As stated in the FAO/WHO guidelines on food fortification with micronutrients “food fortification is usually regarded as the deliberate addition of one or more micronutrients to particular foods, so as to increase the intake of these micronutrient(s) in order to correct or prevent a demonstrated deficiency and provide a health benefit” (Allen et al. 2006).
Food security exists when all people at all times have physical and economic access to sufficient, safe and nutritious food to meet their dietary needs and food preferences for an active and healthy life. (FAO 1998).
This definition was supplemented by adding the following: The four pillars of food security are availability, access, utilization and stability which are integral to the concept of food security [CFS: 2009/2 Rev. 2] (FAO 2012c).
The Global Hunger Index (GHI) is a tool designed to comprehensively measure and track hunger globally and by region and country. Calculated each year by the International Food Policy Research Institute (IFPRI), the GHI highlights successes and failures in hunger reduction and provides insights into the drivers of hunger. To reflect the multidimensional nature of hunger, the GHI combines three equally weighted indicators in one index:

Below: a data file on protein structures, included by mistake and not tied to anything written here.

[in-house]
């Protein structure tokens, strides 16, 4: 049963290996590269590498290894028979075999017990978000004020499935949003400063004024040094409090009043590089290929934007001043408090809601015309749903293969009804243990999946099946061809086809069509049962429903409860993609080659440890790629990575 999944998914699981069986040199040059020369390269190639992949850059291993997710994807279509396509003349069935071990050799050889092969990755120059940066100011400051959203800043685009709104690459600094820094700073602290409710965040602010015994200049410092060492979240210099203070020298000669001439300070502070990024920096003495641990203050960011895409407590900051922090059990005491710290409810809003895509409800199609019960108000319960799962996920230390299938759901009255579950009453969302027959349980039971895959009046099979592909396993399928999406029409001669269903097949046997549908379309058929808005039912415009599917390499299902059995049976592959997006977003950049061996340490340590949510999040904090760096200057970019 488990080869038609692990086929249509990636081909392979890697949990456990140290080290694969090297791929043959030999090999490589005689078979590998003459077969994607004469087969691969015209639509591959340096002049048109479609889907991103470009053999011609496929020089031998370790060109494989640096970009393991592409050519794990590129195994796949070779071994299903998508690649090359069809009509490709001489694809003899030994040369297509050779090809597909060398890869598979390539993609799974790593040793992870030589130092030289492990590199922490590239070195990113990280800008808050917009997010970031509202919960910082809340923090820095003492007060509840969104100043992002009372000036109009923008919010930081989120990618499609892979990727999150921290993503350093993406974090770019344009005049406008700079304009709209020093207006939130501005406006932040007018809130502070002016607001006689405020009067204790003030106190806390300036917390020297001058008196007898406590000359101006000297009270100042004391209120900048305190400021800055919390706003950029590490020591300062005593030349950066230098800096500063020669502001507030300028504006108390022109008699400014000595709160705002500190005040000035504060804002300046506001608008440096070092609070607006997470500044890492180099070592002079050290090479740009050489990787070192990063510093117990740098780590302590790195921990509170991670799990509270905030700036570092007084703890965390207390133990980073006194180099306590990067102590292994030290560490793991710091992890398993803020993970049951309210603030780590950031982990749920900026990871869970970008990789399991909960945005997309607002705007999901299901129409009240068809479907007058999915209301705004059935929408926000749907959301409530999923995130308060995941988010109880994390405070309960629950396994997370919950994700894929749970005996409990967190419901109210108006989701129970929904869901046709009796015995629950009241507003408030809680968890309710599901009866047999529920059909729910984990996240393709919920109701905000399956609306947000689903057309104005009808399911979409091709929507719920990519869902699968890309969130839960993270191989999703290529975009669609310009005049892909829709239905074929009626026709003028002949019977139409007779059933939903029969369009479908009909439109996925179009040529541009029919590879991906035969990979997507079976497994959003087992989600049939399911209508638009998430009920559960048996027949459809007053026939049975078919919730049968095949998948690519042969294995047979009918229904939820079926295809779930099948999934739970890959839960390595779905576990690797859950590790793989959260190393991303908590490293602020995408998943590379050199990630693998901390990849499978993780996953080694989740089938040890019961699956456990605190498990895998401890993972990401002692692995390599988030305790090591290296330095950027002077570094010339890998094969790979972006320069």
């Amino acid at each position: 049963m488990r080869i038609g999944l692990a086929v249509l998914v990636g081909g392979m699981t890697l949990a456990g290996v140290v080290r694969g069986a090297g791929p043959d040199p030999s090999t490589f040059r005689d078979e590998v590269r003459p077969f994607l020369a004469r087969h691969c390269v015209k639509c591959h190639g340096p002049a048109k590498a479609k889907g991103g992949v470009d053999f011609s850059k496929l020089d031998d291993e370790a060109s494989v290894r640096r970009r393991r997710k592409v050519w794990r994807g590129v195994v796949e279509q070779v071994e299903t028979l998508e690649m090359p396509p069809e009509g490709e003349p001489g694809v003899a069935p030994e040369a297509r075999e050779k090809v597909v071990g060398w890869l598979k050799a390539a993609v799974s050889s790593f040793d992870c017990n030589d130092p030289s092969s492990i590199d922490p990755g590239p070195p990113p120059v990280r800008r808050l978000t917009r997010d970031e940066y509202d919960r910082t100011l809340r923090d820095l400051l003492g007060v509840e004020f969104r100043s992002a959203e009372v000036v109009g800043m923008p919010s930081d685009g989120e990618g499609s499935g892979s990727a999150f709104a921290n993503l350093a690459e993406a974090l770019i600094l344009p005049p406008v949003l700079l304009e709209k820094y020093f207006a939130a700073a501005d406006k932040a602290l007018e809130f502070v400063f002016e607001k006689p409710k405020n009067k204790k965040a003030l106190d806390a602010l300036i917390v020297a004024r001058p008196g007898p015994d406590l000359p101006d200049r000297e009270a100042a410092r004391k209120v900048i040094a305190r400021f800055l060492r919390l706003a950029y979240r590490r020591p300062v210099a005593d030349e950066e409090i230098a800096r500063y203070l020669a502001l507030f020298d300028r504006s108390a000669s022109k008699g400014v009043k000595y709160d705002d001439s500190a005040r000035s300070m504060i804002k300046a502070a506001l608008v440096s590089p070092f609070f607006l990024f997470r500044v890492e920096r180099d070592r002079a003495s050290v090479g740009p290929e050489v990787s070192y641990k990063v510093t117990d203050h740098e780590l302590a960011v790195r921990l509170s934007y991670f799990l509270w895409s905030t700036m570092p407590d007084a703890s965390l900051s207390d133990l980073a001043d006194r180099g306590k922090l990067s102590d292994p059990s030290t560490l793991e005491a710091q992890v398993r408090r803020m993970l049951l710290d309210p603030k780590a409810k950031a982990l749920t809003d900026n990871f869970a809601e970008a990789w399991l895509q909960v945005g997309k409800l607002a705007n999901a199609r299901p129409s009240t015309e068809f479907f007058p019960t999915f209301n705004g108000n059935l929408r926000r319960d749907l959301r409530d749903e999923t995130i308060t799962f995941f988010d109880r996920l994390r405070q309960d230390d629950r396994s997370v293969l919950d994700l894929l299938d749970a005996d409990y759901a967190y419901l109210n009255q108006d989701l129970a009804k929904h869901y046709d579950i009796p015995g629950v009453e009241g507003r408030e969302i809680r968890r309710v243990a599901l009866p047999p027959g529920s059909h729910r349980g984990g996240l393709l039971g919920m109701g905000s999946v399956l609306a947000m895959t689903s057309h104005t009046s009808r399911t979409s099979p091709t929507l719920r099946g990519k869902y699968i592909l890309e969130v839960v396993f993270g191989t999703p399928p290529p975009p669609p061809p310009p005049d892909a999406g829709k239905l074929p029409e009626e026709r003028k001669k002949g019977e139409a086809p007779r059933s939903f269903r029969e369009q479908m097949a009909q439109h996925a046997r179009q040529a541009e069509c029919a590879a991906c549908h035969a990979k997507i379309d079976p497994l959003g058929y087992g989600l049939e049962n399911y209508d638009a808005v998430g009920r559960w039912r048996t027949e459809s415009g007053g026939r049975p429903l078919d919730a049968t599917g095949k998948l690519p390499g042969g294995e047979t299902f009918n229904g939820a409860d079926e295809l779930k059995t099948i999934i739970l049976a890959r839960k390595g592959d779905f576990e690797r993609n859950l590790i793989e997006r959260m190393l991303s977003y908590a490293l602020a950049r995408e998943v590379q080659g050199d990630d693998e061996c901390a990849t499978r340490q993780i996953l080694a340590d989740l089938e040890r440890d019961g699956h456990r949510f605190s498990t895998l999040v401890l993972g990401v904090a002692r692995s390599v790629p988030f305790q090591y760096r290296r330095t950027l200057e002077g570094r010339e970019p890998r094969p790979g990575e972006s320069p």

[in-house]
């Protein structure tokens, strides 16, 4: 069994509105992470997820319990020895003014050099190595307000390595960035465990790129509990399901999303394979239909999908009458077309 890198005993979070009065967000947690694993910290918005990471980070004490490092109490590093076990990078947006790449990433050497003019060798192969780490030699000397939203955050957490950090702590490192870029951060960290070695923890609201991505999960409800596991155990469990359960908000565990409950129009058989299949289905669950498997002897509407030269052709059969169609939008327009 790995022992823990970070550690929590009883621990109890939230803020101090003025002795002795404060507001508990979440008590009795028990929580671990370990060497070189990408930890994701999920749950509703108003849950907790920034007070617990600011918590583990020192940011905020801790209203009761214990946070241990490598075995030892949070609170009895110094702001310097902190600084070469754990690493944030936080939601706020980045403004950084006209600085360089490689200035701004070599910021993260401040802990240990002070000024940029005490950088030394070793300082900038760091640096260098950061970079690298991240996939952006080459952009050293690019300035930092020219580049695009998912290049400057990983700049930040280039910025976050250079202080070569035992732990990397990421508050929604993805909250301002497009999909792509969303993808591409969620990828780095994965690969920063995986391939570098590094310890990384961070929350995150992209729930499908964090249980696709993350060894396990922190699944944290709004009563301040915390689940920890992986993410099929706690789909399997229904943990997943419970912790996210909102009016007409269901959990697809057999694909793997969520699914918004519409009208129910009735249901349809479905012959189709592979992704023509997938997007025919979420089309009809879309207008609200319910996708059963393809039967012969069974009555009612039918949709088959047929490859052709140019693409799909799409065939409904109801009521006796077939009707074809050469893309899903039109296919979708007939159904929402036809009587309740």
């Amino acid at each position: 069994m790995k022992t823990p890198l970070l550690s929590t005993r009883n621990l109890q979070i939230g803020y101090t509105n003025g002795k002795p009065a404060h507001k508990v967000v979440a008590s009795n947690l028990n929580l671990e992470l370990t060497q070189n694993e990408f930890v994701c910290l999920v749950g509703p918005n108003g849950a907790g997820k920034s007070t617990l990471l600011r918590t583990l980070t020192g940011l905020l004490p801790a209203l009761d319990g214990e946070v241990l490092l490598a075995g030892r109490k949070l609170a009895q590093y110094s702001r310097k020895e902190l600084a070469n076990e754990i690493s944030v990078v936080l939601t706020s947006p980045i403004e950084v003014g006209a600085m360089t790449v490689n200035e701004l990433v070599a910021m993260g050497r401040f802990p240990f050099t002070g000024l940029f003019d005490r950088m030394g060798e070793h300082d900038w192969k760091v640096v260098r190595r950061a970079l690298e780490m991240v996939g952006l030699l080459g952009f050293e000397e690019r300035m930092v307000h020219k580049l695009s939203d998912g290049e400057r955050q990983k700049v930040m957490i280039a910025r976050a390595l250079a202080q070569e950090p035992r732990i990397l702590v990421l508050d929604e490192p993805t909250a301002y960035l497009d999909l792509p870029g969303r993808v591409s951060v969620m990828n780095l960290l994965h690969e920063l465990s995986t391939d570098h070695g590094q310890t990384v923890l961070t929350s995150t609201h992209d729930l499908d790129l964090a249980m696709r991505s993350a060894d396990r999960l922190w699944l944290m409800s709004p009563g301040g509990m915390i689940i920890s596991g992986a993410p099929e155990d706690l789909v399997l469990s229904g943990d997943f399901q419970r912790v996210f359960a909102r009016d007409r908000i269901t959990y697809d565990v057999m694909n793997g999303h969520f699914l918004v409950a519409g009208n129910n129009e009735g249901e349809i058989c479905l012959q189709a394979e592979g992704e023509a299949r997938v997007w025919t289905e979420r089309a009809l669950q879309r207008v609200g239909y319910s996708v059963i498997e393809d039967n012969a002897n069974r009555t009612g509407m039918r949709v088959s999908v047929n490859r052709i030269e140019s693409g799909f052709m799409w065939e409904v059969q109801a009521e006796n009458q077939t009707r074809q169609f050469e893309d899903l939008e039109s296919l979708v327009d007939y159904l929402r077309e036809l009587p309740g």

• Undernourishment: the proportion of undernourished people as a percentage of the population (reflecting the share of the population with insufficient caloric intake)
• Child underweight: the proportion of children younger than age five who are underweight (that is, have low weight for their age, reflecting wasting, stunted growth, or both), which is one indicator of child undernutrition
• Child mortality: the mortality rate of children younger than age five (partially reflecting the fatal synergy of inadequate caloric intake and unhealthy environments) (IFPRI 2012).
Micronutrient malnutrition or vitamin and mineral deficiencies, which can compromise growth, immune function, cognitive development, and reproductive and work capacity. (World Bank 2013)
The nutritional functional diversity metric is based on plant species composition on farm and the nutritional composition of these plants for 17 nutrients that are key in human diets and for which reliable plant composition data are available. This metric can be used to summarize and compare the diversity of nutrients provided by farms. The nutritional functional diversity value increases when a species with a unique combination of nutrients is added to a community and decreases when such a species is lost (Remans et al. 2011).
The nutritional status of a person can be measured by different methods, such as anthropometry, biochemical and clinical assessment, and dietary intake methods. Anthropometry is the method commonly used. It can be defined as the measurement of physical dimensions and gross composition of the human body. The nutritional status of a person alone does not indicate the causes of this status (FAO 2012c).